I didn't think that. You don't have to face that as a reality until it is a reality. It is like worrying about the day that might never come - 'oh God, this might happen, or this might happen'. I had a clear strategy and I wanted to try and do the best I could, and I recognised at times it wasn't good enough and at times it was, and I wanted to continue and find my path. And that is why I am doing it. And why should it, if no-one else has shown themselves to be the choice of the team for whatever reason, why should I step to one side? You know, it is like people wanting Michael Schumacher to retire so they can see someone else win. Well, get lost! Michael should continue racing as long as he wants to continue racing and it is for everyone else on the grid to go out there and try to beat him.

No. I don't waste time worrying about what I did in the past. I can do nothing about that other than learn from it. I feel very, very lucky to be part of a sport that I always wanted to be part of and compete in. And although it is not often spoken about, I earn a living from this as well and so to do something that is my primary enjoyment in life and get paid for it, it means all of my boxes are being ticked. So all I look back on is the part I played in McLaren, Ilmor and Mercedes-Benz's success at the time, the part I contributed to the team, and it is not by accident that I was able to be nine years with one team. Loads of people will give their opinions, but it is just article filling. It means nothing, it really doesn't. What means something is how you feel.

I was at Ilmor earlier this year because I never had the opportunity last year to say thank you and I felt very comfortable and very welcome, and I have been at McLaren as well to say goodbye to Ron Dennis and I passed through various departments and people were pleased to see me. I have developed relationships and friendships that will continue beyond the competitive side of things, so I feel I was very comfortable to be there and I feel very comfortable at Red Bull Racing. You can go and say one has an amazing design structure that will stand the test of the time and the other is an industrial unit in Milton Keynes, but you are talking about different periods of times. No company starts, bang, just like that, every company needs to be built. Dietrich Mateschitz has a very clear plan on what he wants to do with RBR, what confuses the issue is that people think it is just a marketing tool for his drink. It is more than that.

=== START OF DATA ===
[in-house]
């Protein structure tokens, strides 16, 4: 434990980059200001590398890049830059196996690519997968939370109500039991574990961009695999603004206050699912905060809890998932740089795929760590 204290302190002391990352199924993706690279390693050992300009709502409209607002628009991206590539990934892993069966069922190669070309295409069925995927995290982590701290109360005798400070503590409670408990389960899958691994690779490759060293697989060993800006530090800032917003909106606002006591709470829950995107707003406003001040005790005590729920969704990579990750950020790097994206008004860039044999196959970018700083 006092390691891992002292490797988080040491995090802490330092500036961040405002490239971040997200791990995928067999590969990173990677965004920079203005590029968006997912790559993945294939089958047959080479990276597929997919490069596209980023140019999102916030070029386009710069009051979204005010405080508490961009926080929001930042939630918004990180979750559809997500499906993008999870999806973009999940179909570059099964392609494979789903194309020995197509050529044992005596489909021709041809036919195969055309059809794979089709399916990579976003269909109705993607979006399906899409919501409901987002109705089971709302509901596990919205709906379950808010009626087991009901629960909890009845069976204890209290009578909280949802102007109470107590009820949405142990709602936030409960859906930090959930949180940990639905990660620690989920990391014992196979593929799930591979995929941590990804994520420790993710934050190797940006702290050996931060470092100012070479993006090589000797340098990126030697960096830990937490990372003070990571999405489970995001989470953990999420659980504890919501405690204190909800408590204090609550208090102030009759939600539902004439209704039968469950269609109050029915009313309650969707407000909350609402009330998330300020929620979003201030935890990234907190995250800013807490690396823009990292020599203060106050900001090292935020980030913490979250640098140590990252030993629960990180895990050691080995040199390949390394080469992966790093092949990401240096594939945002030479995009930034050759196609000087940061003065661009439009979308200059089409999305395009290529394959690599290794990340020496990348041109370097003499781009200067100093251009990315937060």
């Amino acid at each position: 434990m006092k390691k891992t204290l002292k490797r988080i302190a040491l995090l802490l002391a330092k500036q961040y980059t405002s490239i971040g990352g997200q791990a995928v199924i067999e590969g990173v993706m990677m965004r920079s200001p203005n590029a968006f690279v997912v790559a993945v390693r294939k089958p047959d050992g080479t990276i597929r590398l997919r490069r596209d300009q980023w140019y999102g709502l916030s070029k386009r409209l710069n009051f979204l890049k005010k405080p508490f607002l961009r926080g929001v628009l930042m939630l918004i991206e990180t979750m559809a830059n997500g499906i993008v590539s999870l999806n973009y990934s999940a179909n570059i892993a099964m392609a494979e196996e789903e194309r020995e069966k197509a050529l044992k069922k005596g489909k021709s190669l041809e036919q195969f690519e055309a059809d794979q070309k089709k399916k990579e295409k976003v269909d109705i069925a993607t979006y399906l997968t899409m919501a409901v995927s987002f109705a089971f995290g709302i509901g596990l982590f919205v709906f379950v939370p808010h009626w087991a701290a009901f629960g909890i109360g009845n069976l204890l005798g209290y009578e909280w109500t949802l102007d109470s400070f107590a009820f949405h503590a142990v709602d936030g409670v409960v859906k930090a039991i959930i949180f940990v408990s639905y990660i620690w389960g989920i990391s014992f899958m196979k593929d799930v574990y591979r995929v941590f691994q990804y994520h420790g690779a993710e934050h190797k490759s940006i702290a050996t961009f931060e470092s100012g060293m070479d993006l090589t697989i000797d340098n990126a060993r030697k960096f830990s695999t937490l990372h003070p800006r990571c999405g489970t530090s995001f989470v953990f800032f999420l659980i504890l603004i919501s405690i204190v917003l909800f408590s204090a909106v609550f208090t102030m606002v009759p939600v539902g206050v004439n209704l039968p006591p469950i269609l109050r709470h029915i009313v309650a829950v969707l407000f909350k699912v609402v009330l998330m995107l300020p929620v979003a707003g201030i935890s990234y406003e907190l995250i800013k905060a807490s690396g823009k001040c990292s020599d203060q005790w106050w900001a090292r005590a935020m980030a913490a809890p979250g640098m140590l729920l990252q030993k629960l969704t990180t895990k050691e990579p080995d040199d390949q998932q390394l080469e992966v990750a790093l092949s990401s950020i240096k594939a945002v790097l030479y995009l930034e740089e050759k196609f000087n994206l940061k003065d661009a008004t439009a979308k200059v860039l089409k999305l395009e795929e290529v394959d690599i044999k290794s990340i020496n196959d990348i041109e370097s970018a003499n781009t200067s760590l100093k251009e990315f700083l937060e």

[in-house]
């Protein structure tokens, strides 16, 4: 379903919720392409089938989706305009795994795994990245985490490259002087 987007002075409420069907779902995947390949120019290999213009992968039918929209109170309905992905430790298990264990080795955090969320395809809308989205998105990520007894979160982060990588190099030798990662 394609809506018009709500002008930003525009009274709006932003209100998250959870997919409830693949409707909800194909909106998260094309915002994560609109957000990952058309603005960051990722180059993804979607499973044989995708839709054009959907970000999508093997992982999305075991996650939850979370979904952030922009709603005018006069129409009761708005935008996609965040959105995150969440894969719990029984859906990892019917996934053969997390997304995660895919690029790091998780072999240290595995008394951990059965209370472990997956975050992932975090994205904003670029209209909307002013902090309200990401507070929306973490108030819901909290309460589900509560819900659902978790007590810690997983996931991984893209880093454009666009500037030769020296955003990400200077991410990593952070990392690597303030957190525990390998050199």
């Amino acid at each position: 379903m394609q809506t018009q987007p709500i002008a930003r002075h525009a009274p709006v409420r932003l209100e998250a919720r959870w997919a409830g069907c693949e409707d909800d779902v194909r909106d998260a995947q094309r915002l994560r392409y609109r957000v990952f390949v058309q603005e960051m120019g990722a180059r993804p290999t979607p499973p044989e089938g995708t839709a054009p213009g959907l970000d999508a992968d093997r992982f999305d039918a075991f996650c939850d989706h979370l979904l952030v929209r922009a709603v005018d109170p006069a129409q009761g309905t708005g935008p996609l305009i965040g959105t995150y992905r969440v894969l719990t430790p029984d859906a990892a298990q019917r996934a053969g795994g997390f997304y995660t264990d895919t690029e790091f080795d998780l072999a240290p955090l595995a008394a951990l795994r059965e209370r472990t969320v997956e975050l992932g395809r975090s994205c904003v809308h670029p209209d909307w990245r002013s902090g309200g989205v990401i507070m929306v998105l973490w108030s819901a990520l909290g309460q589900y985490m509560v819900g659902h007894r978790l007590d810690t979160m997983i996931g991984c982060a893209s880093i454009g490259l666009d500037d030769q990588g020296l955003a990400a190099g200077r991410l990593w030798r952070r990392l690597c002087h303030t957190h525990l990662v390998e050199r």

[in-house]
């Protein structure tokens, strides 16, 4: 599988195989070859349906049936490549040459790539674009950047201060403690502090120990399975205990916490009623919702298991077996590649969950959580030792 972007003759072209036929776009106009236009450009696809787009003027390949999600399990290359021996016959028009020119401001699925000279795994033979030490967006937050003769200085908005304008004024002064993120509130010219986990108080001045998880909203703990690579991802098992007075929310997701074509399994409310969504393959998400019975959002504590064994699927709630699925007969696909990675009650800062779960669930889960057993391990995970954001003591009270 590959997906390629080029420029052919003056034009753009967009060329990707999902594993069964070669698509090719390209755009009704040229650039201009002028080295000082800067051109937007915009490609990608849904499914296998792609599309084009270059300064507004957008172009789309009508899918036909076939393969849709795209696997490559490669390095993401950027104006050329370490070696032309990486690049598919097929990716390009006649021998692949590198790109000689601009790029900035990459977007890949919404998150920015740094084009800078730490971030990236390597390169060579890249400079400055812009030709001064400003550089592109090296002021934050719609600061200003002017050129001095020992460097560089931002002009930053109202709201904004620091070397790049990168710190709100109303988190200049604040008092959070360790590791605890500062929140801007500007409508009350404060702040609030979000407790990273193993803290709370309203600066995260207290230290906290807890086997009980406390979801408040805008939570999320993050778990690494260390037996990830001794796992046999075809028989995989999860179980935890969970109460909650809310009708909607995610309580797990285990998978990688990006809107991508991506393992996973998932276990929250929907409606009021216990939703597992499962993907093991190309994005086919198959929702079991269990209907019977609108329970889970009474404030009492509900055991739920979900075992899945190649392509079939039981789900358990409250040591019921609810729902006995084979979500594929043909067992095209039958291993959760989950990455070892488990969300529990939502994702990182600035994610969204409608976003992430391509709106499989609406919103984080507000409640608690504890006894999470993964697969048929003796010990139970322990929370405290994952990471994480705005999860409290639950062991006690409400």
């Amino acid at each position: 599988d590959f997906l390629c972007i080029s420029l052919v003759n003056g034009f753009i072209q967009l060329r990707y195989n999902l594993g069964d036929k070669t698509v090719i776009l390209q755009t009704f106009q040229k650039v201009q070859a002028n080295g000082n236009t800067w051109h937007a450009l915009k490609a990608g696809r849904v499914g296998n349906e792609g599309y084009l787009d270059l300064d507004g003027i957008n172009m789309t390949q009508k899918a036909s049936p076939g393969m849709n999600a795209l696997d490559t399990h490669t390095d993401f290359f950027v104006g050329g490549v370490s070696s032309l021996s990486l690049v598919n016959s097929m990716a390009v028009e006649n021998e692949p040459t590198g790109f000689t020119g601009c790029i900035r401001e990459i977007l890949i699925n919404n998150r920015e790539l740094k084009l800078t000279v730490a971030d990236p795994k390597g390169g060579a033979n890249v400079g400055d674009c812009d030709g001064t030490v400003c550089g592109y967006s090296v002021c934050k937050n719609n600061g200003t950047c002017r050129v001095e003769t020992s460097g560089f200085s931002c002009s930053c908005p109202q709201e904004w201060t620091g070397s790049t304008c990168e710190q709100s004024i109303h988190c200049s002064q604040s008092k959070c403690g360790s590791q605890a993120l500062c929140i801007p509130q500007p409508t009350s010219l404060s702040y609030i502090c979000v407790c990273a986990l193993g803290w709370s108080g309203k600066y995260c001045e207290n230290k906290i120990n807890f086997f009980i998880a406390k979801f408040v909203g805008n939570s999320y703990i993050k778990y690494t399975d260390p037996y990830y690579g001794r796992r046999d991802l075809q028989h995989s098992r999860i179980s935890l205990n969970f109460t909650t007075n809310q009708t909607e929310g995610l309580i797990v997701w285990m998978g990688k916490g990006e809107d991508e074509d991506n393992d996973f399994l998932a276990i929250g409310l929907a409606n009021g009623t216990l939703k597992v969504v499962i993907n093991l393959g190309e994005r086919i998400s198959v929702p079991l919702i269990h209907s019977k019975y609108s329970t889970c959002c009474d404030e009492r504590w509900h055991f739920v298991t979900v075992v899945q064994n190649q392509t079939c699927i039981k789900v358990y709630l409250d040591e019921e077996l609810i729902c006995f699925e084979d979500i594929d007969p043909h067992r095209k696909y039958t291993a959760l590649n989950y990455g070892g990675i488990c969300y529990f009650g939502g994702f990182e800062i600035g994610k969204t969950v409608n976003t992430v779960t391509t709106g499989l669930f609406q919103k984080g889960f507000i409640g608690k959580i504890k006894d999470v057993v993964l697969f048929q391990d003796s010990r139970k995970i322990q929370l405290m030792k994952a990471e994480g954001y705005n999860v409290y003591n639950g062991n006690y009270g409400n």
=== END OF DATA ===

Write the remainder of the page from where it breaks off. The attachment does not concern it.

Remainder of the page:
It is a different challenge but I didn't feel I was lacking motivation to want to turn up to the track before. But clearly there were things to do that were not as enjoyable to do as other things, and there are the inevitable frustrations that happen when you are not achieving the success you would like to or the car would have allowed you to. I know what worked well at McLaren, I know how difficult it is and I don't under-estimate the times ahead. But what I think is great to see, and I don't view this as a criticism of the previous management because they did a great job, but Red Bull has clearly indicated that they want to do things their own way, they want to change things and they want to build it.

It is not about public recognition, it is about looking at the guys I am working with and knowing that we all gave 100 percent. There will be days where, for whatever reason, someone makes a mistake, but that is human nature. I am doing this for me, I enjoy it, and that is it. I am very happy for everyone to ignore me and let me get on and do what I can.